07/06/2006 11:00PM

Skip's Bet looks a cut above rest


AURORA, Colo. - Sunday's $25,000-added Ruffian Handicap at Arapahoe Park has drawn a wide-open field of eight 3-year-old fillies. Only one of the entrants in the seven-furlong affair has won two races.

Skip's Bet, the lone two-time winner, merits slight favoritism, despite her poor showing in the $28,000 Inaugural Handicap here. She finished last of 10 in that June 10 race, her second start of the year. She finished second in an Albuquerque allowance race in April to begin her season. Skip's Bet, trained by James Jones, has trained well since the Inaugural, recording two bullet workouts.

A Colorado-bred daughter of Skip Away, Skip's Bet recorded both of her victories here last season. She won a trial for the Colorado Breeders Lassie by 3 3/4 lengths, and then had a cakewalk in the finals as she destroyed a field of nine by nine widening lengths. Russell Vicchrilli, who rode her in both of her starts here last year, will be aboard on Sunday. Skip's Bet is owned and was bred by Willard Burbach.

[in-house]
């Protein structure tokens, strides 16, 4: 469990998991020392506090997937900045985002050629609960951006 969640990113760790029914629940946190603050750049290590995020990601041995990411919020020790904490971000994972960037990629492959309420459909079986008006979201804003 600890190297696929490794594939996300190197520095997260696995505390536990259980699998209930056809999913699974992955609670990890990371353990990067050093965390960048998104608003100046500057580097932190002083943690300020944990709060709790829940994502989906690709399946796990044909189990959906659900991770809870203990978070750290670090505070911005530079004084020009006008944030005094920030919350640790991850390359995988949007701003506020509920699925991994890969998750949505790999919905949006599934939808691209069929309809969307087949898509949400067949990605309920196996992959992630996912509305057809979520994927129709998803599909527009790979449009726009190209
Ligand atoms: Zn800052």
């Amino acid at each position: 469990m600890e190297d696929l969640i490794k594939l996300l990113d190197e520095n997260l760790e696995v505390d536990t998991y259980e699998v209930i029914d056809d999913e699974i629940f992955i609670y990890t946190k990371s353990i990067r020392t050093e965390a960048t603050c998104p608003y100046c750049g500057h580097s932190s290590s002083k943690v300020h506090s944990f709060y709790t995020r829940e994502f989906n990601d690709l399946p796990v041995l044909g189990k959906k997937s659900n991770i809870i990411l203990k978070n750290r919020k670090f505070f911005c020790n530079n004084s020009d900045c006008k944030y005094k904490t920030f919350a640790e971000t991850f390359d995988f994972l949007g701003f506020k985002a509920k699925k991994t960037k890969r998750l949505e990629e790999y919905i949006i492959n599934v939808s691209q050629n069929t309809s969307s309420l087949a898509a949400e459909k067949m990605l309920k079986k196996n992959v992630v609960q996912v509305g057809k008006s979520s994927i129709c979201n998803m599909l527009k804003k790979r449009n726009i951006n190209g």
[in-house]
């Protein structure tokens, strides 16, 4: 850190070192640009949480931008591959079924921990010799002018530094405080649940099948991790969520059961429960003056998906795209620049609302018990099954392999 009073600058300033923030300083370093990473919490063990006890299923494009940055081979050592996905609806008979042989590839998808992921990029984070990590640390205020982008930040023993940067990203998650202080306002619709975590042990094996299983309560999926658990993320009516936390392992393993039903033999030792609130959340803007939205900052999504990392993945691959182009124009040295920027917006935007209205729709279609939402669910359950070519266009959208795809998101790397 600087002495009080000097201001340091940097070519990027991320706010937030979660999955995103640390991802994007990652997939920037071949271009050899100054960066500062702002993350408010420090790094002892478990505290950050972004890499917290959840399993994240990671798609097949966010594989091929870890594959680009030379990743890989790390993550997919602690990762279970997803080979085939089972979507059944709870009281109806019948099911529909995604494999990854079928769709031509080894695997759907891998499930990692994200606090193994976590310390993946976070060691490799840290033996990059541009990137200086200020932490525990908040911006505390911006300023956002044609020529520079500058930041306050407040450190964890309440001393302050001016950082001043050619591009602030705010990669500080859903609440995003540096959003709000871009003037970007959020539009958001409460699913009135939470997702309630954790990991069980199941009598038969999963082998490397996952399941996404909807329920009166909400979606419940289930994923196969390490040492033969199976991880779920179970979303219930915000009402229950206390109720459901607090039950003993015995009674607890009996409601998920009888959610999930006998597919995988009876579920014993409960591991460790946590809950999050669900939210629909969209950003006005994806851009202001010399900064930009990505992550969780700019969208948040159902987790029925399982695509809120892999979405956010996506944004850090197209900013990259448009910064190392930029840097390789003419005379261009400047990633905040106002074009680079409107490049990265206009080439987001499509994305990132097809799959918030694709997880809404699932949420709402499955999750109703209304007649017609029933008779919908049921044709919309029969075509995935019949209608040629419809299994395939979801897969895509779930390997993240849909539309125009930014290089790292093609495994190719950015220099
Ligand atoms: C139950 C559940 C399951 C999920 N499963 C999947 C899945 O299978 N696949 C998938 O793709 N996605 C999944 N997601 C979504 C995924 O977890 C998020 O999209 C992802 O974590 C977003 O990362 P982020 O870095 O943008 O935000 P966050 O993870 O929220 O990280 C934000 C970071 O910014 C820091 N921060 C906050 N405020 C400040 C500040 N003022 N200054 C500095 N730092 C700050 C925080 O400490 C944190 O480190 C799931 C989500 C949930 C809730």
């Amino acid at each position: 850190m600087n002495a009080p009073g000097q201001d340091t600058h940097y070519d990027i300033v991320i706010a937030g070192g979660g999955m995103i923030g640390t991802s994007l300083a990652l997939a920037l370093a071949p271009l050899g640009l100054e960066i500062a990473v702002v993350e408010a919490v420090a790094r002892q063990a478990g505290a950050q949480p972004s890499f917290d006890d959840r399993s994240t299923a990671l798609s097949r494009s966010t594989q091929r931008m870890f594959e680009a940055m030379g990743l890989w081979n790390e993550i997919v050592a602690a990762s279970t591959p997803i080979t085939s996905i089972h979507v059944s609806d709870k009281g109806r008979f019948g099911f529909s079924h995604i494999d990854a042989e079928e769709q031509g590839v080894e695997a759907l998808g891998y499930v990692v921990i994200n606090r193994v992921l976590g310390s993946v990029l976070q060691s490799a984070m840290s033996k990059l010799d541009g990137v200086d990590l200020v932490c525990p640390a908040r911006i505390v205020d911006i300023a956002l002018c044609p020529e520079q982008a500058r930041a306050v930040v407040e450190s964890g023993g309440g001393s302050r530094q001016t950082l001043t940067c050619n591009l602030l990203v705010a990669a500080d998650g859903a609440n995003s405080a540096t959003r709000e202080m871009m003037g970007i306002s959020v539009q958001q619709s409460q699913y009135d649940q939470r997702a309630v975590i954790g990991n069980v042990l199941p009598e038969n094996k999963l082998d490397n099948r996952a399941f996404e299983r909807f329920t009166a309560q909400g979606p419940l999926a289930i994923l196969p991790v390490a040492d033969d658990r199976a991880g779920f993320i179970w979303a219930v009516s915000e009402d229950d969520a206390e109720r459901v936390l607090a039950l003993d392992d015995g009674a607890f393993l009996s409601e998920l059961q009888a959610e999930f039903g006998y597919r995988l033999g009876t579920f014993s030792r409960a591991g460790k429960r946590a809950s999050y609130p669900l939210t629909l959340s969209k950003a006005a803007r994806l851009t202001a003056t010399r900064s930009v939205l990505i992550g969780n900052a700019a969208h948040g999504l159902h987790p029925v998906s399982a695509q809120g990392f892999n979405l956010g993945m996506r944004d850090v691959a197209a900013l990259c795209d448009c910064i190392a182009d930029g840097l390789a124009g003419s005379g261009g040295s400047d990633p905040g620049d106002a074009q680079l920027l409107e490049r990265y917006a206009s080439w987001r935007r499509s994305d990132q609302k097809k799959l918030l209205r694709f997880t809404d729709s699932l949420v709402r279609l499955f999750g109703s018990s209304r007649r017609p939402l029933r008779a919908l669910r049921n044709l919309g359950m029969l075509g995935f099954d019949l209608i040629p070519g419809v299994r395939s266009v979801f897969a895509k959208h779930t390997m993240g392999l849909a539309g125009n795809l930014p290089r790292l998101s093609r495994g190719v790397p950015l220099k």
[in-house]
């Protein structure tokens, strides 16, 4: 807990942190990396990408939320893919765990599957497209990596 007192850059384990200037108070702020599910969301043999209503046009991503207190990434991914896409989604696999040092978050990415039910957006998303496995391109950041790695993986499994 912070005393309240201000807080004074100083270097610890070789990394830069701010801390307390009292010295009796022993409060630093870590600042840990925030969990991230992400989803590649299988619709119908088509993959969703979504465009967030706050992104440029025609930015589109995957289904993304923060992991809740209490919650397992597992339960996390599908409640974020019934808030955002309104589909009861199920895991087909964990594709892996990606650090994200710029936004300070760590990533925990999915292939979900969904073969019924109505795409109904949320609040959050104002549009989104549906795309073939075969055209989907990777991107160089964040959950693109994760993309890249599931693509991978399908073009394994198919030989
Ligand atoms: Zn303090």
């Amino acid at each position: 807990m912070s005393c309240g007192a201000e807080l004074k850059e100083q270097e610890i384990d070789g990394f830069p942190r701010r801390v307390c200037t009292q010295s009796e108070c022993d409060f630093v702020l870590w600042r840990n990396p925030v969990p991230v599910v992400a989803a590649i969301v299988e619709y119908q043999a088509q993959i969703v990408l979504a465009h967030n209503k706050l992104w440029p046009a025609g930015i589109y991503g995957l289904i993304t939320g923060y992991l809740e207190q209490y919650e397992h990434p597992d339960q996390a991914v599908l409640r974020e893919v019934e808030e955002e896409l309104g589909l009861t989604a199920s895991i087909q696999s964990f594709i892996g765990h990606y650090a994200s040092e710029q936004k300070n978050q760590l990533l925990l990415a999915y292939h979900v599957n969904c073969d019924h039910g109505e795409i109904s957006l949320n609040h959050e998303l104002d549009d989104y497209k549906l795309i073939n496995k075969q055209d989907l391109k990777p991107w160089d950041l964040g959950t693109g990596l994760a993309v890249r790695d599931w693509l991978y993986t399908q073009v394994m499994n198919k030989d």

I Can Dream, coming off a maiden win at SunRay Park in her second start, will likely offer the stiffest opposition to Skip's Bet. In her debut, she finished third this spring against solid maiden company at Sunland Park.

I Can Dream should draw strong support in here. A daughter of Horse of the Year Favorite Trick, who was recently killed in a New Mexico barn fire, I Can Dream is trained by Earl McKinnon.

Jockeys help youngster

Last Sunday, the Arapahoe jockey colony brought a little boy's dream to life. The riders presented 7-year-old Ian Unrih with a motorized bicycle/scooter. Unrih was seriously injured as a young child in an mower accident that affected the growth plates in his knees. After 37 operations, Unrih was unable to ride a bike like his brothers.

Trainer Monk Hall told jockey Carl Kutz about Unrih's dream to be able ride a bike. Along with the rest of the jockey colony and racetrack chaplain Carl Crisswell, the jockeys collected enough funds to purchase the special bike. The charitable gesture brought tears of joy to many in the huge winner's circle presentation and a wide-eyed smile to the face of Unrih, who is now convinced he will be able to beat his brothers in a race.